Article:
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Covid-19 forces TechHub into administration

Silicon Roundabout mainstay TechHub has been forced into administration after Covid-19 pandemic undermines ability to generate revenue

TechHub, the self-styled global community for tech entrepreneurs and startups, has gone into administration due to significant reductions in revenue caused by the Covid-19 coronavirus pandemic.

The organisation, which provided workspace near London’s Silicon Roundabout and offered tailored support to help developing startups and entrepreneurs, announced in a blogpost by founder and CEO Elizabeth Varley that it had been forced into administration on 1 August.

“It is with huge hurt and sadness that I am announcing today that TechHub has been forced to go into administration,” she wrote.

“Unfortunately, with a significant reduction in revenue due to the impact of Covid on our member companies, and without an agreement from our major landlord to our proposals for a way forward, we are unable to continue.”

Since its founding in 2010, TechHub has been used by more than 5,000 member companies, including Bloomsbury AI and Babylon Health, which Varley told Computer Weekly are estimated to have collectively raised more than a billion dollars in funding over the course of the decade.

Varley also said the closure was “100% because of the pandemic”, adding that the company was operating its London workspace at “almost full capacity in February this year”, but has lost three-quarters of its income since the start of lockdown on 23 March.

“Most people are obviously working from home and they have also been hit – some of them have lost customers, some of them have lost funding, all sorts of things – but that means that they needed to reduce their costs and so moved to full-time working from home,” she said.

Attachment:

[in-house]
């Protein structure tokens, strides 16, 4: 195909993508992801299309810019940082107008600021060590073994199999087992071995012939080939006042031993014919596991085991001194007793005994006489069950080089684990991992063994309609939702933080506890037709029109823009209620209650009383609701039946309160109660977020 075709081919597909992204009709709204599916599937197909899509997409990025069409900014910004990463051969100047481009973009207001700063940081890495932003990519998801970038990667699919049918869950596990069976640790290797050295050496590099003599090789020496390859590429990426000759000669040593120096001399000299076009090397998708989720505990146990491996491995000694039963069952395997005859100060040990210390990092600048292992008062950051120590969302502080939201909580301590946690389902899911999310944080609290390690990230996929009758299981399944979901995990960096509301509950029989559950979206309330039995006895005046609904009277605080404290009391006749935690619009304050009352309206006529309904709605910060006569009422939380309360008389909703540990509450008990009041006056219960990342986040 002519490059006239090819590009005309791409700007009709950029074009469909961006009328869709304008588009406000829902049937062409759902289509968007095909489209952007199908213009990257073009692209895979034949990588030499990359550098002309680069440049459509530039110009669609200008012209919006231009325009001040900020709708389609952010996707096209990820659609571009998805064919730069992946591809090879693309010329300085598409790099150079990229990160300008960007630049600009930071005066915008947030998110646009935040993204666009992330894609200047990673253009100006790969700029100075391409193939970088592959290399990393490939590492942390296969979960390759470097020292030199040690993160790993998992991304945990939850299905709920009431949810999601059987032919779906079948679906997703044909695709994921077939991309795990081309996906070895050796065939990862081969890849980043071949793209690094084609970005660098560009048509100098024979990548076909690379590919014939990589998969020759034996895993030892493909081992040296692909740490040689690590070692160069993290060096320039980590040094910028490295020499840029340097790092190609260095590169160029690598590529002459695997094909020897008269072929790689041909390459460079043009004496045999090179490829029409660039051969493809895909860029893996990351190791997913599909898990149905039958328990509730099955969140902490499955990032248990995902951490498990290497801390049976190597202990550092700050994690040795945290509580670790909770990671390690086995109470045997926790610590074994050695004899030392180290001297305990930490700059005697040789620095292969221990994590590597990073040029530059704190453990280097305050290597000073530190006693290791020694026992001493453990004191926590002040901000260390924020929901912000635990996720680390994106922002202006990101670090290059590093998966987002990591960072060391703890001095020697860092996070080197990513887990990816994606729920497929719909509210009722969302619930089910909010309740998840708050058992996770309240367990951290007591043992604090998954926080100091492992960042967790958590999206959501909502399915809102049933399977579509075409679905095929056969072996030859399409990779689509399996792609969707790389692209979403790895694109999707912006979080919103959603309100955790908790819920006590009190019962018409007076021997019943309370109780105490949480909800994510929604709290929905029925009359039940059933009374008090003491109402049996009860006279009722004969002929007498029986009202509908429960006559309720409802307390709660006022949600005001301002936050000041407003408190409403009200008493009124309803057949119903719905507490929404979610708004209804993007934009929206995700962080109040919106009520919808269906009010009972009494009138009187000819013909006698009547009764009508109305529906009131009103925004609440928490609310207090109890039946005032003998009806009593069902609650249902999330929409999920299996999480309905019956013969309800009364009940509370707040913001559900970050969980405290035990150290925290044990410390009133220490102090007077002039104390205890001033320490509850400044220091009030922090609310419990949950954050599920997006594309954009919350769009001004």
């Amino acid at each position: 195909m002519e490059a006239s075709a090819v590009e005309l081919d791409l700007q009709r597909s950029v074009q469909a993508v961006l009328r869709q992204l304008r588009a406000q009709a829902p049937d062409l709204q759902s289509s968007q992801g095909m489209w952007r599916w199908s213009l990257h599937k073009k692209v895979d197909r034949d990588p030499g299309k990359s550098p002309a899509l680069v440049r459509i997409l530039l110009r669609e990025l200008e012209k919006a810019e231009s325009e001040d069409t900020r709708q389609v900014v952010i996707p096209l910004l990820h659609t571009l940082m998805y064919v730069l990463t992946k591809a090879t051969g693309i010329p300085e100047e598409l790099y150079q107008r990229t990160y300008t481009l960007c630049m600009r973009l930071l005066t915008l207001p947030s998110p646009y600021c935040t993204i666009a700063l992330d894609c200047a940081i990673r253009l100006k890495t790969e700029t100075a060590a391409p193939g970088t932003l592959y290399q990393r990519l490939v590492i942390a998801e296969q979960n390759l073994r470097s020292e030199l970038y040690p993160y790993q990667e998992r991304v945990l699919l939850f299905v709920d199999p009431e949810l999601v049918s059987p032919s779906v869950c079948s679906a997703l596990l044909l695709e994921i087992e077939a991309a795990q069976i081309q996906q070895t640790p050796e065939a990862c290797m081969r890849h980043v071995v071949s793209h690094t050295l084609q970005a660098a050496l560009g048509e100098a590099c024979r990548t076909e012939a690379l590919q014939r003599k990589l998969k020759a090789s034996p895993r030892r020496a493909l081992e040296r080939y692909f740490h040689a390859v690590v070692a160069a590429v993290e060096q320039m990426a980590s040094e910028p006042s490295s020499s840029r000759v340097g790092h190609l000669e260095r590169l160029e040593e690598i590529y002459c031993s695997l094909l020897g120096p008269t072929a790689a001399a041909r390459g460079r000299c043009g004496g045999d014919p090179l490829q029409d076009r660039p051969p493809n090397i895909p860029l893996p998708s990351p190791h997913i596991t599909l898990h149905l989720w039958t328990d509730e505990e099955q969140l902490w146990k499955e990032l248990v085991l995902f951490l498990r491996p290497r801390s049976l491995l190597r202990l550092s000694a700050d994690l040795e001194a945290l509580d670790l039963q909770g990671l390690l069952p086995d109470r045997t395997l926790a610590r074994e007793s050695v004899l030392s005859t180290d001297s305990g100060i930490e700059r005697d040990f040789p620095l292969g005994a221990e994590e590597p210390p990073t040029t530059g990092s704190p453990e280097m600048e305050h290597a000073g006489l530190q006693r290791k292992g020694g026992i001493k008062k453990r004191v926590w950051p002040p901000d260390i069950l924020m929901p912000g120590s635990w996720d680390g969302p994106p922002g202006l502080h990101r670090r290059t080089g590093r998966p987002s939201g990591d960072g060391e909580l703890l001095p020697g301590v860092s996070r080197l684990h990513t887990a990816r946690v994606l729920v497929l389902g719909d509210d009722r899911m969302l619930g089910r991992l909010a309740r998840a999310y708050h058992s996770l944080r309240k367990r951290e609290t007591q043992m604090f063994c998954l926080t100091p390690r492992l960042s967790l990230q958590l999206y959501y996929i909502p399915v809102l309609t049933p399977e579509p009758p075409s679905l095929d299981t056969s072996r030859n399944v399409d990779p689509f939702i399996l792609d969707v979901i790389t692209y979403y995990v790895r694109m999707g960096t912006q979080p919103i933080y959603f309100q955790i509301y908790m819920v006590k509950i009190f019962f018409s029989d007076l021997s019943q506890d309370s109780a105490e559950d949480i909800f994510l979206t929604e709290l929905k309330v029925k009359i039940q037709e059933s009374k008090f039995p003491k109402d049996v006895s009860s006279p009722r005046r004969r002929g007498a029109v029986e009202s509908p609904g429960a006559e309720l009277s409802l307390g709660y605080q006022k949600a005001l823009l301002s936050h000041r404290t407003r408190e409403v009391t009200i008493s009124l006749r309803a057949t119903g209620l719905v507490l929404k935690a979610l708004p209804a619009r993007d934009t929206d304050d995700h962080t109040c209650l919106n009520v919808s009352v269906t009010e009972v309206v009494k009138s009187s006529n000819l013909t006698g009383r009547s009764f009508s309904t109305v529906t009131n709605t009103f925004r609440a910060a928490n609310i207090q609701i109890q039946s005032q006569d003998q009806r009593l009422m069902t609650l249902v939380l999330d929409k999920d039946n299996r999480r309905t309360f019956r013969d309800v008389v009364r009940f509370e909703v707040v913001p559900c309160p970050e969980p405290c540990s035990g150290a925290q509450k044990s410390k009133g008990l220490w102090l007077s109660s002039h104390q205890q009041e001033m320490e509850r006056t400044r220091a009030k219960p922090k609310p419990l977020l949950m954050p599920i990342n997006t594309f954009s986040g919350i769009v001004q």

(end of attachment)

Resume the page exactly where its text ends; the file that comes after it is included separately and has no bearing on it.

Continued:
In an effort to keep afloat, TechHub joined with its stakeholders – funders, advisers, employees, and so on – to devise a plan for navigating the pitfalls of the pandemic, but this was dismissed by the landlord who “would not discuss or negotiate it”.

While she could not publicly discuss details of those proposed plans, Varley said: “All of the stakeholders were in agreement that it was workable… and that it was an appropriate response to the situation”, adding “we don’t know why [the landlord] wasn’t prepared to negotiate.”

TechHub’s administrator Paul Stanley, regional managing partner at Begbies Traynor, said: “TechHub’s rescue plan was very viable – TechHub’s customer levels were almost at full capacity just before lockdown was enacted by the government, and the company is only in this position because of the Covid situation.

“The funders, advisers, directors and employees were happy with the rescue plan, and I’m very surprised that the landlord as major creditor wasn’t even prepared to engage with the company about it.”

Public documents show that Intercontinental Exchange, the parent company of the New York Stock Exchange, is the landlord subleasing the space to TechHub. Intercontinental Exchange declined to comment when contacted by Computer Weekly.

Varley added that while rent in the Shoreditch area where TechHub operates has “skyrocketed” in the past decade, the organisation’s partnerships with bigger corporate entities allowed it to maintain flexibility in pricing and be “relatively inexpensive” for startups and early-stage companies who would otherwise not be able to afford the space.

“Had we not been here, many of our companies would have been priced out of this area a long time ago,” she said.

“The outpouring of support has been phenomenal and incredibly touching. People have Tweeted or commented saying, ‘What we do would never have happened if TechHub hadn’t been there’, and it’s just incredibly gratifying to know that all of the work that we’ve put in – I started work 11 years ago, July was our 10-year anniversary – has made such a difference.”

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